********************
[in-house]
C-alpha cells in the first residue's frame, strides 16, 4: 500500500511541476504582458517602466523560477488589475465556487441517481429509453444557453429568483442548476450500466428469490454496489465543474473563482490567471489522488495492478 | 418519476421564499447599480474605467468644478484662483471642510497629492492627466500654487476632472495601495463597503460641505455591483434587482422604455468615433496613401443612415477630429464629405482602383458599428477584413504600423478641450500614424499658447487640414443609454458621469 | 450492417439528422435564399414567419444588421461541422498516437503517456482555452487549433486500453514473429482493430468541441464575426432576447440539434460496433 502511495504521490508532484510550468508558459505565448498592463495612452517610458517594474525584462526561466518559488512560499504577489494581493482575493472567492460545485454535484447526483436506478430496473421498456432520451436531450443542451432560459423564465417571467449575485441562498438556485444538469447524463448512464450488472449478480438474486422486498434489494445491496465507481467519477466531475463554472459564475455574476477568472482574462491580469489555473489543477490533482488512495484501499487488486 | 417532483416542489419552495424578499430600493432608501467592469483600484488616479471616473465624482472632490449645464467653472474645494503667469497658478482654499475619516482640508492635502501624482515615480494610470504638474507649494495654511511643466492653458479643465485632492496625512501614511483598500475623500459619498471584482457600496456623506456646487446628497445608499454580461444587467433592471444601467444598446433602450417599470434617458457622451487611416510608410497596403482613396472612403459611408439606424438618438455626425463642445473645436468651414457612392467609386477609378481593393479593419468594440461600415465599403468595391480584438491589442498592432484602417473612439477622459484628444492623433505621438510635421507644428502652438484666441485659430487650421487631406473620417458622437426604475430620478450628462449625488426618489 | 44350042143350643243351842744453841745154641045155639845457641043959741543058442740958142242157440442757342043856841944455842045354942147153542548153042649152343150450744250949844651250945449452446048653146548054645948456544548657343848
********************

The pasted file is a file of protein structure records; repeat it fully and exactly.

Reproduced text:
[in-house]
C-alpha cells in the first residue's frame, strides 16, 4: 500500500511541476504582458517602466523560477488589475465556487441517481429509453444557453429568483442548476450500466428469490454496489465543474473563482490567471489522488495492478 | 418519476421564499447599480474605467468644478484662483471642510497629492492627466500654487476632472495601495463597503460641505455591483434587482422604455468615433496613401443612415477630429464629405482602383458599428477584413504600423478641450500614424499658447487640414443609454458621469 | 450492417439528422435564399414567419444588421461541422498516437503517456482555452487549433486500453514473429482493430468541441464575426432576447440539434460496433 502511495504521490508532484510550468508558459505565448498592463495612452517610458517594474525584462526561466518559488512560499504577489494581493482575493472567492460545485454535484447526483436506478430496473421498456432520451436531450443542451432560459423564465417571467449575485441562498438556485444538469447524463448512464450488472449478480438474486422486498434489494445491496465507481467519477466531475463554472459564475455574476477568472482574462491580469489555473489543477490533482488512495484501499487488486 | 417532483416542489419552495424578499430600493432608501467592469483600484488616479471616473465624482472632490449645464467653472474645494503667469497658478482654499475619516482640508492635502501624482515615480494610470504638474507649494495654511511643466492653458479643465485632492496625512501614511483598500475623500459619498471584482457600496456623506456646487446628497445608499454580461444587467433592471444601467444598446433602450417599470434617458457622451487611416510608410497596403482613396472612403459611408439606424438618438455626425463642445473645436468651414457612392467609386477609378481593393479593419468594440461600415465599403468595391480584438491589442498592432484602417473612439477622459484628444492623433505621438510635421507644428502652438484666441485659430487650421487631406473620417458622437426604475430620478450628462449625488426618489 | 44350042143350643243351842744453841745154641045155639845457641043959741543058442740958142242157440442757342043856841944455842045354942147153542548153042649152343150450744250949844651250945449452446048653146548054645948456544548657343848